The DNA sequence of the promoter of the GS3A gene, the expression patterns the full-length promoter, and a series of 5' deletions in both transgenic tobacco and transgenic alfalfa were analyzed. We identified a region of the promoter which is required for expression in both tobacco and alfalfa and which directs GUS expression at high levels in cotyledons and nodules. This promoter fragment was subsequently used to identify a novel DNA-binding protein present in nuclear and whole-cell plant extracts.
A clone carrying a 5.76 kb insert was isolated from a genomic library of Pisum sativum cv. `Sparkle` constructed in `lambda dash` (Stratagene) using the GS3A (a.k.a. GS341) cDNA as a hybridization probe (Tingey et al., 1987, EMBO J. 6: 1-9). Standard procedures were used for library screening and plaque purification. The 5.76 kb insert was transferred to pEMBL18 for sequencing using the dideoxy chain-termination (Biggin et al., 1983, Proc. Natl. Acad. Sci. USA 80: 3963-3965; Murphy and Kavanagh, 1988, Nuc. Acids. Res. 16: 5198).
7.1.2. S1 Nuclease Mapping
The transcriptional start site of the GS3A promoter was mapped by 5' S1 analysis. A uniformly labelled DNA probe was prepared using the oligonucleotide EW1 (extending from +85 to +104) as a primer on a GS3A genomic clone template corresponding to the deletion A16 cloned in M13mp18. Restriction digestion of the labelled product within the M13mp18 polylinker yielded a probe of 332 bp. This DNA probe was hybridized to total RNA from leaves, roots, 21 day old nodules and cotyledons of 5 day old seedlings, all from pea. Following incubation with S1 nuclease, the products were separated on a 5% denaturing polyacrylamide sequencing gel. Dideoxy sequencing reactions of the DNA probe also primed by EW1 were run alongside the S1 nuclease digestion products.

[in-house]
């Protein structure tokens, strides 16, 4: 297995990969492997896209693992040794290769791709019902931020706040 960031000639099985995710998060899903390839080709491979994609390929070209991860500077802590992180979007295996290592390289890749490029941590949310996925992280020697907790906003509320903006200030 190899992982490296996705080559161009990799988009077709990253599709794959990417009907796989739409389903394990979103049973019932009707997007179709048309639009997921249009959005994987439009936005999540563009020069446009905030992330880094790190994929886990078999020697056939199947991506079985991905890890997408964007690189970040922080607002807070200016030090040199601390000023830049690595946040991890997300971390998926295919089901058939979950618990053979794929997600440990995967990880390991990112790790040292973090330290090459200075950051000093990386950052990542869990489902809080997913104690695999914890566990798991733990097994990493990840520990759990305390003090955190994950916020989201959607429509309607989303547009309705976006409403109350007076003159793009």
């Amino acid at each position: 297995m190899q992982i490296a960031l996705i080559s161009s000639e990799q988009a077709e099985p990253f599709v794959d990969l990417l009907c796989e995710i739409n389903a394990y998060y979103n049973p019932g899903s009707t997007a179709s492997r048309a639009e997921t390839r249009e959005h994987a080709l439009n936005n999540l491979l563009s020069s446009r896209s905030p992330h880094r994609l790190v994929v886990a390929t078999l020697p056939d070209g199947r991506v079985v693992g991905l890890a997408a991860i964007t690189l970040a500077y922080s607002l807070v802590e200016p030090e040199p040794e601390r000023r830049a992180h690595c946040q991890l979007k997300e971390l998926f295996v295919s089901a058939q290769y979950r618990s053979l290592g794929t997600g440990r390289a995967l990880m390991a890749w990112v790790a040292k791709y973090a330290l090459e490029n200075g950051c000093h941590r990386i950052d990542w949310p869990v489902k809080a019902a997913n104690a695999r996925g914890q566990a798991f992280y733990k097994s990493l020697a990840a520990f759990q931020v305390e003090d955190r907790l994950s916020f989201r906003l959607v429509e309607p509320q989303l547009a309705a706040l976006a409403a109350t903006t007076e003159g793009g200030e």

A GS3A promoter-containing fragment extending from the BamHI site at -1832 (SEQ. ID. NO. 2, nucleotide number 1) to the BglII site at +103 (SEQ. ID. NO. 2, nucleotide number 1935) was transferred to `pTZGUS`, that is pTZ18U into which the β-glucuronidase coding sequence and nopaline synthase terminator from pBI101 had been transferred as a HindIII-EcoRI fragment. This created a promoter-GUS translational fusion incorporating six amino acids from the amino terminus of GS3A and nine amino acids derived from polylinker sequence and the GUS leader (see FIG. 8). This construction retained the HindIII, SphI, PstI and SalI restriction sites of the polylinker upstream of the promoter fragment and was therefore suitable to generate 5' deletions in translational fusion. Digestion with PstI and SalI was followed by incubation for various periods of time with exonuclease III, and subsequently exonuclease VII and T4 polymerase (Murphy and Kavanagh, 1988, Nuc. Acids Res. 16: 5198). Deleted plasmids were recircularized using T4 DNA ligase and transformed into E. coli DH5α. DNA was prepared from 10 ml cultures (Murphy and Kavanagh, 1988, Nuc. Acids Res. 16: 5198), and the extent of deletions determined by dideoxy sequencing. Suitable deletions were excised from pTZ by SphI-EcoRI digestion and transferred to pBin19 (Bevan, 1984, Nuc. Acids Res. 12: 8711-8721) between the HindIII and EcoRI sites using a HindIII-SphI adaptor-linker.